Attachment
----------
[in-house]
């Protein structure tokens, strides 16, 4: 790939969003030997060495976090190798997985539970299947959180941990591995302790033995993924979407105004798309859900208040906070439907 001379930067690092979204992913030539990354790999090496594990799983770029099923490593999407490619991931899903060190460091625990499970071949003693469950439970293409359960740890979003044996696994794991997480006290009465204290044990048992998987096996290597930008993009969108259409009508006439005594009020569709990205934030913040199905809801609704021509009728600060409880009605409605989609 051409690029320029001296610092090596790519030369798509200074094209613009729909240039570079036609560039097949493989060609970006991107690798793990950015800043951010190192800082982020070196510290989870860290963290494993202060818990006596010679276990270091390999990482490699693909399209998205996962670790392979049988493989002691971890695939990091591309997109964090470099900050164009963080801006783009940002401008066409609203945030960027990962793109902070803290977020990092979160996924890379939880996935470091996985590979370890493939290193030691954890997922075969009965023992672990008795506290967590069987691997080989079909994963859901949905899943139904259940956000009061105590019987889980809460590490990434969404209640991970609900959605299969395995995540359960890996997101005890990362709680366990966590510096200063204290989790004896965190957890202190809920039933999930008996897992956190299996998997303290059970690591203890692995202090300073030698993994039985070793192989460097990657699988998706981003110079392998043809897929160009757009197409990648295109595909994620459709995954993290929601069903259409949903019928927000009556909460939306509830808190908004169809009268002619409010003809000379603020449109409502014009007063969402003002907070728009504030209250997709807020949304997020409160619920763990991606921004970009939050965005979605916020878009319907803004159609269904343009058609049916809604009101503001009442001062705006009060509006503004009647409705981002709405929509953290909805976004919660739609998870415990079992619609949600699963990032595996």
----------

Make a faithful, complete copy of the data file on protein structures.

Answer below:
[in-house]
């Protein structure tokens, strides 16, 4: 790939969003030997060495976090190798997985539970299947959180941990591995302790033995993924979407105004798309859900208040906070439907 001379930067690092979204992913030539990354790999090496594990799983770029099923490593999407490619991931899903060190460091625990499970071949003693469950439970293409359960740890979003044996696994794991997480006290009465204290044990048992998987096996290597930008993009969108259409009508006439005594009020569709990205934030913040199905809801609704021509009728600060409880009605409605989609 051409690029320029001296610092090596790519030369798509200074094209613009729909240039570079036609560039097949493989060609970006991107690798793990950015800043951010190192800082982020070196510290989870860290963290494993202060818990006596010679276990270091390999990482490699693909399209998205996962670790392979049988493989002691971890695939990091591309997109964090470099900050164009963080801006783009940002401008066409609203945030960027990962793109902070803290977020990092979160996924890379939880996935470091996985590979370890493939290193030691954890997922075969009965023992672990008795506290967590069987691997080989079909994963859901949905899943139904259940956000009061105590019987889980809460590490990434969404209640991970609900959605299969395995995540359960890996997101005890990362709680366990966590510096200063204290989790004896965190957890202190809920039933999930008996897992956190299996998997303290059970690591203890692995202090300073030698993994039985070793192989460097990657699988998706981003110079392998043809897929160009757009197409990648295109595909994620459709995954993290929601069903259409949903019928927000009556909460939306509830808190908004169809009268002619409010003809000379603020449109409502014009007063969402003002907070728009504030209250997709807020949304997020409160619920763990991606921004970009939050965005979605916020878009319907803004159609269904343009058609049916809604009101503001009442001062705006009060509006503004009647409705981002709405929509953290909805976004919660739609998870415990079992619609949600699963990032595996």